27 January, 2021

If given the choice, should you continue to work from home?

Employees have had the right to request flexible working – including working from home – for some time now. The coronavirus lockdown has exacerbated the need for remote working, prompting many to consider whether they’d like to continue doing so in future.

As the pandemic persists, many employees are noticing the benefits of at-home working; no more stressful, time-consuming commutes or money wasted on travel and food. Managing work is much more efficient and spending time with family is much easier.

Of course, despite the benefits, making this kind of transition – no matter whether you’re a full-time or part-time remote worker – can have a major impact on both your career and your personal life. If your company has said you can work from home through the end of the year and beyond, here’s what to consider before making the chance permanent.

Thinking about how you work best

If you’re feeling conflicted about staying home or returning to the office, it might be time for a little self-reflection. What would you be most comfortable doing over the long-term, and in the best-case scenario? Consider that coronavirus is an extreme situation, and working from home may change over time.

For example, maybe you were overjoyed to be working from home at first, but now social isolation is catching up with you. Or maybe you’ve been unable to concentrate whilst also homeschooling your child? If child-care facilities reopen, would you be more productive working from home then? There are a lot of unforeseen factors to consider.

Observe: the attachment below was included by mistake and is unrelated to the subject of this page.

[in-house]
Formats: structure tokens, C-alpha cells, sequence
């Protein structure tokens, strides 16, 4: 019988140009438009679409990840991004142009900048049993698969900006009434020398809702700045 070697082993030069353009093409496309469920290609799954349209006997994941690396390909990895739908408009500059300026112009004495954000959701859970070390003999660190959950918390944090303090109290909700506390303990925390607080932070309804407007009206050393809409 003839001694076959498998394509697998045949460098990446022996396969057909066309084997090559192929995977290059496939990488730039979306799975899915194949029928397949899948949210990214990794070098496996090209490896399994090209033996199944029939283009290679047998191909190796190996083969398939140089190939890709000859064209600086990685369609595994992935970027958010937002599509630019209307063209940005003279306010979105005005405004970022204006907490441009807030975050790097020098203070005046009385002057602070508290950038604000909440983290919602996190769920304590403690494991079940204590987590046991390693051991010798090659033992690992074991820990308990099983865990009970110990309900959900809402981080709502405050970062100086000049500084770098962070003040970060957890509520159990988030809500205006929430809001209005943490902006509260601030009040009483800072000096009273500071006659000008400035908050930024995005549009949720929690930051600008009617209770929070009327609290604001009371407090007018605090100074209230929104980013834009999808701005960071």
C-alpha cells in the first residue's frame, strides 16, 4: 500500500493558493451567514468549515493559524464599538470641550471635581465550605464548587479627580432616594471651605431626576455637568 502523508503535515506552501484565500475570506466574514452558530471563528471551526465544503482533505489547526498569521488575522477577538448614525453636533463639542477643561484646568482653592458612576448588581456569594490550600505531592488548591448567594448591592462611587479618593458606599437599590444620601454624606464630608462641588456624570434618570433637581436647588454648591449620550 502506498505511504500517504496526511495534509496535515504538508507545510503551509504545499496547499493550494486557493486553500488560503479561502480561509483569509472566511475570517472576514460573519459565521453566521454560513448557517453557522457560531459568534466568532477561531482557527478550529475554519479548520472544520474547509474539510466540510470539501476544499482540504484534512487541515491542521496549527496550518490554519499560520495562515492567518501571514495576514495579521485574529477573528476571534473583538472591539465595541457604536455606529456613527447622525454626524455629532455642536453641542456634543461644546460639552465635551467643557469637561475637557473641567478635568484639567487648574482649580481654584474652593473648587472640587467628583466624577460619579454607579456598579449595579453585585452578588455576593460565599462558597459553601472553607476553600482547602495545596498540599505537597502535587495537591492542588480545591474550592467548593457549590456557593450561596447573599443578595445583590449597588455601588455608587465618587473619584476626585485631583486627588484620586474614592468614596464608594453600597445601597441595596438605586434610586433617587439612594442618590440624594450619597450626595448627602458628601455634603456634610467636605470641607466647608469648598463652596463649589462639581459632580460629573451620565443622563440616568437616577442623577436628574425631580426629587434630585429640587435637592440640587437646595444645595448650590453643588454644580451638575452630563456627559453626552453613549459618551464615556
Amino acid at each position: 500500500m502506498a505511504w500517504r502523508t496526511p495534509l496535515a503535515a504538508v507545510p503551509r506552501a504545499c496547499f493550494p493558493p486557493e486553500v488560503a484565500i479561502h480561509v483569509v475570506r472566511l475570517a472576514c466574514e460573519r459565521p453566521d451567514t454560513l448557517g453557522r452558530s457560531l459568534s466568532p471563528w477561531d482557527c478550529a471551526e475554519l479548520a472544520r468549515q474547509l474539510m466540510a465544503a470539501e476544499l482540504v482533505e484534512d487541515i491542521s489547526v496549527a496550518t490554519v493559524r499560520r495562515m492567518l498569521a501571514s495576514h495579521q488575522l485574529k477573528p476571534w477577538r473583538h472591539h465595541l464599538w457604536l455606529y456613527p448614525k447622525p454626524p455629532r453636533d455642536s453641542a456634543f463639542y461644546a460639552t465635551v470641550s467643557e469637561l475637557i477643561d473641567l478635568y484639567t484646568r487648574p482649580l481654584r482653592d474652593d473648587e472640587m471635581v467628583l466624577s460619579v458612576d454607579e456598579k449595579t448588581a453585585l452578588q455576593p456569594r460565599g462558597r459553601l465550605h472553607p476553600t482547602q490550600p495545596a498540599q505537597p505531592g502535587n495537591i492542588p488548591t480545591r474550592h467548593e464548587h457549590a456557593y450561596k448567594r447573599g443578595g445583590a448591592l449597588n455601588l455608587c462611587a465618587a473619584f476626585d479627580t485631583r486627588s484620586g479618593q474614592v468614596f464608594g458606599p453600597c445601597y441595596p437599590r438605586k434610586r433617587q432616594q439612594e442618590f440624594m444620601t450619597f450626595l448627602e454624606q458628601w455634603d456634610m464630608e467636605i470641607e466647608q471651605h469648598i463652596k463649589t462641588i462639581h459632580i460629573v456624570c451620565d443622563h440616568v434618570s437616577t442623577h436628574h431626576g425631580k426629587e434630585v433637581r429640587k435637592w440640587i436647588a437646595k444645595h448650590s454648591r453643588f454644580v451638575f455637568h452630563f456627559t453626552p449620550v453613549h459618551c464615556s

While it’s important to think about productivity, don’t discount your personal preferences when thinking about returning to the workplace. The office is often an untapped fountain of social connection – being vulnerable with your co-workers gives an element of understanding and interaction missing at home.

Essentially, people tend to overestimate how happy they’ll be alone; forgetting about the joy of unplanned social interaction.

 Think about what equipment you’ll need

When lockdown was introduced in March, many thought they’d only be away from the office for a few weeks – lo and behold, months later, here we are. If you’re going to make the working from home arrangement last long-term, consider the type of equipment and technical support you’ll need from your employer.

Do you have space to work well from home? Will working from the kitchen be too disruptive? Has your employer offered a coworking space? Location can’t be discounted either.

Don’t be afraid to ask your boss if you’ll be supplied with an adequate laptop, monitor, keyboard and mouse. If you see yourself setting up a new home office, think about what you’ll need to be your most productive – whether that’s an ergonomic keyboard, fancy chair or fax machine.

Talk to your boss about how you’ll meet goals

Moving forward in a remote arrangement requires a thoughtful conversation with your boss. Have conversations about what could be better, what needs to shift and how your boss can support you.

It’s wise to take a step back, and revaluate what success means to your company. Then, think about how you’ll set goals with your boss. A benefit of continuing remote working is surely the enhanced communication that comes with it; communicating progress is easier than ever with modern technology.

An often overlooked aspect of working from home is how you’ll still connect with your superiors and colleagues when you’re away from the office. Sure, you could travel to the workplace for certain events, but where is that day-to-day human connection? It’s also fair to discuss how your boss will be providing this necessary connection as you work to meet their goals.

Definitely consider staying as a remoter worker if your employer implements programmes such as Lifeworks throughout the company. Lifeworks offers connection at the push of a button – put their incentive programmes to good use, and continue meeting every goal your boss could possibly set you.


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